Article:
Wills and Funeral Plans for People With Learning Difficulty?

Share your ideas about the practical side of caring.
Just sorting out my own will at the moment and got me thinking about my boy. He's only 12, but I'm wondering what happens if I die before he's 18 and then he dies as well? There would be the money I leave him, plus someone would need to arrange his funeral and I won't be around? Can you put those sorts of plans in place or do you have to leave it to the guardian to sort out if/when the situation arises?

Will check with Mencap as they are sorting out the trust fund for me but wondered if anyone has any practical experience of this sort of thing. Sorry it's a bit gloomy!
I think it's a very sensible question. In my own situation, I'm relying on the fact that my eldest son would hopefully be around to sort things out for me. However I'd never really thought about who would arrange things for M if neither I nor his older brother was around. So I'd be interested to know more.
You can't plan for everything. "Life is what happens while you are busy making other plans." - John Lennon
I have been left to sort out the affairs and houses of four people who buried their heads in the sand and pretended they would live forever. Taking this attitude left me mountains of work which could, and should, have been avoided. I want to ensure that I leave no unexpected problems when I die. I do worry about how M will manage when I'm not here, supported living is fine with me around to continually sort things out in the background, but I'd never considered arrangements for his funeral if I wasn't around.
Scally wrote:You can't plan for everything. "Life is what happens while you are busy making other plans." - John Lennon
John Lennon wasn't disabled, Scally, which changes the situation somewhat. I'm not trying to plan for everything, but my son might have some money left when the time comes and it would be nice to think that benefited someone else in need rather than going into the government coffers. As there's no other family I'd like to think that he gets a nice funeral and has his ashes scattered with my dad instead of being buried by the council in an unmarked plot. As BB points out, someone has to deal with it.

BB, I'll let you know if I find out anything useful.
Well, as I understand it, people who die before they reach the age of majority, or without the capacity to make a will due to a learning disability, cannot legally make a will anyway. They need to be, as the phrase puts it, "of sound mind" and able to sign a contract. However, the law makes provision for this and there is an automatic default: childrens money goes to their surviving parent first, then their siblings, then other surviving relatives in their due pecking order.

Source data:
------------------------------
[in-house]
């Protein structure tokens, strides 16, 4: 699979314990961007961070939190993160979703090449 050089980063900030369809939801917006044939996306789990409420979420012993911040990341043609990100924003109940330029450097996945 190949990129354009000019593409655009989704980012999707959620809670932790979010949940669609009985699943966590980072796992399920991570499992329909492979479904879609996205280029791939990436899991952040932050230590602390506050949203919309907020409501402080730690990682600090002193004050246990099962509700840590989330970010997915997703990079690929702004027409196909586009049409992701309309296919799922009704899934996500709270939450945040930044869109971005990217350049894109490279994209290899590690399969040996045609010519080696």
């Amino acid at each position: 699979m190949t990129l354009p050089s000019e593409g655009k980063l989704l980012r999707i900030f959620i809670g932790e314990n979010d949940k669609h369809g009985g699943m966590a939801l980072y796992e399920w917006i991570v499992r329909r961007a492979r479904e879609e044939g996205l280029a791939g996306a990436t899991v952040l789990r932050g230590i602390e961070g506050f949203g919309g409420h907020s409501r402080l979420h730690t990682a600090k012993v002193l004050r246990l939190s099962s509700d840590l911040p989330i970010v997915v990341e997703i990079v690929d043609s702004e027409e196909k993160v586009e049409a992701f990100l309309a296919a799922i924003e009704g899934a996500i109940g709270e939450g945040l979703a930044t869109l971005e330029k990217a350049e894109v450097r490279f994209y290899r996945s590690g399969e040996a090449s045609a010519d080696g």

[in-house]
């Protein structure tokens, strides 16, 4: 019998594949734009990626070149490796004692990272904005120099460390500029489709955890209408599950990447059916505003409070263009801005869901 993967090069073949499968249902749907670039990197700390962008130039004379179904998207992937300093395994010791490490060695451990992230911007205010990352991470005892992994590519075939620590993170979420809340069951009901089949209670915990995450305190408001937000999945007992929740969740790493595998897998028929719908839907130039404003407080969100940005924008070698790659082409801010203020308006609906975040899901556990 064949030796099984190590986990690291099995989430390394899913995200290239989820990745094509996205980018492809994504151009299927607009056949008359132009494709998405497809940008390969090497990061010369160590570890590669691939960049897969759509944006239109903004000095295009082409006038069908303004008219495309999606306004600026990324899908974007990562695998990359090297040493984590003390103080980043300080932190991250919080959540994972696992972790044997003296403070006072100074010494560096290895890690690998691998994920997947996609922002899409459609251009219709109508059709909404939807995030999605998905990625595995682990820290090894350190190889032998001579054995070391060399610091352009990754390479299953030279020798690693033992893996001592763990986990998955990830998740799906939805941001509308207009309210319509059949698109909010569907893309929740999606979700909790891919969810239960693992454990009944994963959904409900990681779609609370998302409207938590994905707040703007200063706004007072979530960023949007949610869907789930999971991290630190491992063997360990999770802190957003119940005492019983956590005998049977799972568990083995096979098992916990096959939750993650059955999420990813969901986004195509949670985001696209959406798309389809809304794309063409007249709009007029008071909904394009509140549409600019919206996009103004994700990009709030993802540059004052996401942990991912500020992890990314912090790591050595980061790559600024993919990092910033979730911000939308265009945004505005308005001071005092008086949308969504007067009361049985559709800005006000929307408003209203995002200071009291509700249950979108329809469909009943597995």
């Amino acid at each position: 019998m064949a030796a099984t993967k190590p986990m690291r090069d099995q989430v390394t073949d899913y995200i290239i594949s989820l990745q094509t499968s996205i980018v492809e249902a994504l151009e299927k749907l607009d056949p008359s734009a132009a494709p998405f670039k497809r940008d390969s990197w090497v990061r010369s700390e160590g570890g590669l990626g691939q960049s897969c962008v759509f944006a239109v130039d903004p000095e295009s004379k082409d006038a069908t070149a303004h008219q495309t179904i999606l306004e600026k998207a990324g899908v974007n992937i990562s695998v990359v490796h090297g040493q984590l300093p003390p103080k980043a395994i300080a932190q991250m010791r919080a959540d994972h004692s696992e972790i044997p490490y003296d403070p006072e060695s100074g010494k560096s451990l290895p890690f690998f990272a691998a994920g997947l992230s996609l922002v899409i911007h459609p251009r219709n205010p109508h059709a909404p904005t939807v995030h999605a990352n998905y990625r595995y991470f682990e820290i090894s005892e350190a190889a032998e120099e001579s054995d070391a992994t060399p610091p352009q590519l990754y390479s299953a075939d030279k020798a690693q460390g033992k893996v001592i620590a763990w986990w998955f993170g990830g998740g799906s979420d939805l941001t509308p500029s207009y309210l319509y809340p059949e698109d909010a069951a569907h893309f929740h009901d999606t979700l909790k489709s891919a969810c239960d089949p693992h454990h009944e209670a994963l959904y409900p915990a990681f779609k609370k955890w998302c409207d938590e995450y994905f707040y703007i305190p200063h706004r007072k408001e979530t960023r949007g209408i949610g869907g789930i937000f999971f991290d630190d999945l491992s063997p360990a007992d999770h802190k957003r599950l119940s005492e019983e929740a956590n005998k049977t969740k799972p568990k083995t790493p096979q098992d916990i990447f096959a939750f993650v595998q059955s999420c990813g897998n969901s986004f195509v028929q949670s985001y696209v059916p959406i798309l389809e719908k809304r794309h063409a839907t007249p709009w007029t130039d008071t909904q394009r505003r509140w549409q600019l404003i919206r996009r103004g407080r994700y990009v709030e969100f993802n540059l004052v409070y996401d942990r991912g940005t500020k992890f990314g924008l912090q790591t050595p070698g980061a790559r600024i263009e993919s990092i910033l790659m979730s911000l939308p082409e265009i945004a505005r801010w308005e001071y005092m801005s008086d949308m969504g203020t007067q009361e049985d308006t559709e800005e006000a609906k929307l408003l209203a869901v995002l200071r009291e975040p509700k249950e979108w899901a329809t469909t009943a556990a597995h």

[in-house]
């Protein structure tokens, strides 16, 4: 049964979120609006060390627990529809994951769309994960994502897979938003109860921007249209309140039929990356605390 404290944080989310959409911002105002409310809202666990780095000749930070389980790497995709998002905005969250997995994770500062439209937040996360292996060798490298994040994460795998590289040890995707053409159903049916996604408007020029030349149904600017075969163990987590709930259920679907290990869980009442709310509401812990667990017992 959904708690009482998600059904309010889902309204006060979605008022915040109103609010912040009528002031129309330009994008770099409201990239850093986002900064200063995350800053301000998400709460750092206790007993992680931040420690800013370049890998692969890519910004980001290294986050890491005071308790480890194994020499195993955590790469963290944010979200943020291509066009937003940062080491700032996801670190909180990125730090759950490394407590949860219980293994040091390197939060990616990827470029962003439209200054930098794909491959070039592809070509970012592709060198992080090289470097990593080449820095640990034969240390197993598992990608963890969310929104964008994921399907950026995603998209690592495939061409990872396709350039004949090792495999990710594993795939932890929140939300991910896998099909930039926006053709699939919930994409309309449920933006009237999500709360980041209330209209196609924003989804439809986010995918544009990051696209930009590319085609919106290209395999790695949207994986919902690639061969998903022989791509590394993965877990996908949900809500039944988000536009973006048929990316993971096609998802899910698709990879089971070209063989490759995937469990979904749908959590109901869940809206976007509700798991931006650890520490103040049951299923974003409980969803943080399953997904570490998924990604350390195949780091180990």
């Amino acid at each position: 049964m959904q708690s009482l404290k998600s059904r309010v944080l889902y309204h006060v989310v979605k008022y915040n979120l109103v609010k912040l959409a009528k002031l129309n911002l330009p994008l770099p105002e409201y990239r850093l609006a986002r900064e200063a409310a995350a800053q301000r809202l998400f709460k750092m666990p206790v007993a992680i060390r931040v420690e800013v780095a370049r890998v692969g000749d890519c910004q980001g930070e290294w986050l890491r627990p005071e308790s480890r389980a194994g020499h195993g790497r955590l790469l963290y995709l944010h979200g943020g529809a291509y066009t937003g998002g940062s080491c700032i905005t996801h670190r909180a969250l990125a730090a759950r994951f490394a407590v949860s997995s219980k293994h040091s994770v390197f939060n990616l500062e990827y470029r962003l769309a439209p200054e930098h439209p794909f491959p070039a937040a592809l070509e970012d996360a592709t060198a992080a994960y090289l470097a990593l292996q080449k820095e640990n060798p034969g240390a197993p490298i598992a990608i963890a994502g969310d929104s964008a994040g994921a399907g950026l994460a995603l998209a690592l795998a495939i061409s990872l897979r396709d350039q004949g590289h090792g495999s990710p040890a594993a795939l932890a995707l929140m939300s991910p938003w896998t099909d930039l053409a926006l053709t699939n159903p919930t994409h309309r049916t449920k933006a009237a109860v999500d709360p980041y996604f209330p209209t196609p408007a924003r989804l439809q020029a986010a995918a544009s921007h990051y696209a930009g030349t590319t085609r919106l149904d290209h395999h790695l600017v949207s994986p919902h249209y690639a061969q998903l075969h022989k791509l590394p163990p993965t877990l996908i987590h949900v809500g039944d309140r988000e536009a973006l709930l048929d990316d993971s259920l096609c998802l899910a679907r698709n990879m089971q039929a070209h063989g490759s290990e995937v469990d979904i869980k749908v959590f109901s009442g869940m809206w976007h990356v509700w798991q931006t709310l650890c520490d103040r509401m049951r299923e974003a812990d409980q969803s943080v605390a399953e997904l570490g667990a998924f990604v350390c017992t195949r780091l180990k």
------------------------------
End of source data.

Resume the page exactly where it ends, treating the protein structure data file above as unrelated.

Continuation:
Scally, I didn't know that. Presumably if a parent wants money to go to a specific relative, they could do that via a trust?
Well, if you inherit money then you have the right to re-assign it of course. But my understanding is that the law decides who gets the child's money in the first place, and that cannot be altered by anyone. I don't know how the law deals with cases where the parents have become estranged etc.
My guess is that some adults with learning disabilities may be able to make a valid will or sign a power of attorney, but they would need to demonstrate capacity to the witnesses, and involving a solicitor would be advisable in case there was a subsequent challenge. The rules of intestacy (dying without a will) are here on this online calculator. http://webarchive.nationalarchives.gov. ... ge14-1.htm
I'm afraid I am guilty of burying my head. Hubby and I keep off even making a will. I know it's wrong and irresponsible but there is so much to think about. We have an older son who is single with no children and he doesn't live at home and a daughter with learning difficulties who does.
It scares me stiff even thinking about what will happen to her when we are gone so I just bury my head. I am well aware that some day soon we are going to have to sort this out. We just keep putting it off.
I know that a while ago, Mencap did a pack of information on the subject. Why not start by seeing if these are still available? If you don't do anything, then, as I understand it, your money will be split equally between your two children. Then your money will go on your daughter's care until it's all gone.